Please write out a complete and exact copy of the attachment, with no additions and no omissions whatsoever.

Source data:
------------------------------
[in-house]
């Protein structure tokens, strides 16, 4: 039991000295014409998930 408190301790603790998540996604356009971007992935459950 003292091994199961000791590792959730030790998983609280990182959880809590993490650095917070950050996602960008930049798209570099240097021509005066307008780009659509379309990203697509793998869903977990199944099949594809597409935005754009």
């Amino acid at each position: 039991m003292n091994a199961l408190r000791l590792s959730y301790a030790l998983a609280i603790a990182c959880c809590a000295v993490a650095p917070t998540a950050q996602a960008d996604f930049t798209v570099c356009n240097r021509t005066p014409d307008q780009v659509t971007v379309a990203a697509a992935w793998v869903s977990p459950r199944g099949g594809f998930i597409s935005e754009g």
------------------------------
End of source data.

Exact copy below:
[in-house]
């Protein structure tokens, strides 16, 4: 039991000295014409998930 408190301790603790998540996604356009971007992935459950 003292091994199961000791590792959730030790998983609280990182959880809590993490650095917070950050996602960008930049798209570099240097021509005066307008780009659509379309990203697509793998869903977990199944099949594809597409935005754009």
């Amino acid at each position: 039991m003292n091994a199961l408190r000791l590792s959730y301790a030790l998983a609280i603790a990182c959880c809590a000295v993490a650095p917070t998540a950050q996602a960008d996604f930049t798209v570099c356009n240097r021509t005066p014409d307008q780009v659509t971007v379309a990203a697509a992935w793998v869903s977990p459950r199944g099949g594809f998930i597409s935005e754009g």